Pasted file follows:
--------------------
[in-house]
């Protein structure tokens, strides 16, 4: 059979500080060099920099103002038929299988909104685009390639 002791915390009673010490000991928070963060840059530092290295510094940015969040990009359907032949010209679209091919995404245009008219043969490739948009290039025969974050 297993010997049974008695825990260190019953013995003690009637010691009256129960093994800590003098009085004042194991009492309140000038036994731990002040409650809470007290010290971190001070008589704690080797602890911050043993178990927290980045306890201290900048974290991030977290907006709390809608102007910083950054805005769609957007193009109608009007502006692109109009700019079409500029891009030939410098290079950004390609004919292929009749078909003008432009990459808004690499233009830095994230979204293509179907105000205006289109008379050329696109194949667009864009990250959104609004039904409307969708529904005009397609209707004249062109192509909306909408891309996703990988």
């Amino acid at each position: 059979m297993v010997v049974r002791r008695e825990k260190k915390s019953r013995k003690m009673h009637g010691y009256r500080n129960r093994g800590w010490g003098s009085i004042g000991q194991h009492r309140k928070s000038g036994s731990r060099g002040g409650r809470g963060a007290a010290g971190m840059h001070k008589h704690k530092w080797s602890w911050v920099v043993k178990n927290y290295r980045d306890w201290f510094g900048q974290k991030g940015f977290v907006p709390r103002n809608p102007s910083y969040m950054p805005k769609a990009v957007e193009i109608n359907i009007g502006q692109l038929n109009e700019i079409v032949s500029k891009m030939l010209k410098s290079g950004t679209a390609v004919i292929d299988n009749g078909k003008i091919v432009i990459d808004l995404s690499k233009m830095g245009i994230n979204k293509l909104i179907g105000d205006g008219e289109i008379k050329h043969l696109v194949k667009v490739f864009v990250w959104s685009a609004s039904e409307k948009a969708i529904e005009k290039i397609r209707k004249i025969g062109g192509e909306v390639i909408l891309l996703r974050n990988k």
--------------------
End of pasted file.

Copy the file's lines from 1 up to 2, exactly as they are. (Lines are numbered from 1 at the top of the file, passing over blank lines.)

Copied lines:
[in-house]
């Protein structure tokens, strides 16, 4: 059979500080060099920099103002038929299988909104685009390639 002791915390009673010490000991928070963060840059530092290295510094940015969040990009359907032949010209679209091919995404245009008219043969490739948009290039025969974050 297993010997049974008695825990260190019953013995003690009637010691009256129960093994800590003098009085004042194991009492309140000038036994731990002040409650809470007290010290971190001070008589704690080797602890911050043993178990927290980045306890201290900048974290991030977290907006709390809608102007910083950054805005769609957007193009109608009007502006692109109009700019079409500029891009030939410098290079950004390609004919292929009749078909003008432009990459808004690499233009830095994230979204293509179907105000205006289109008379050329696109194949667009864009990250959104609004039904409307969708529904005009397609209707004249062109192509909306909408891309996703990988």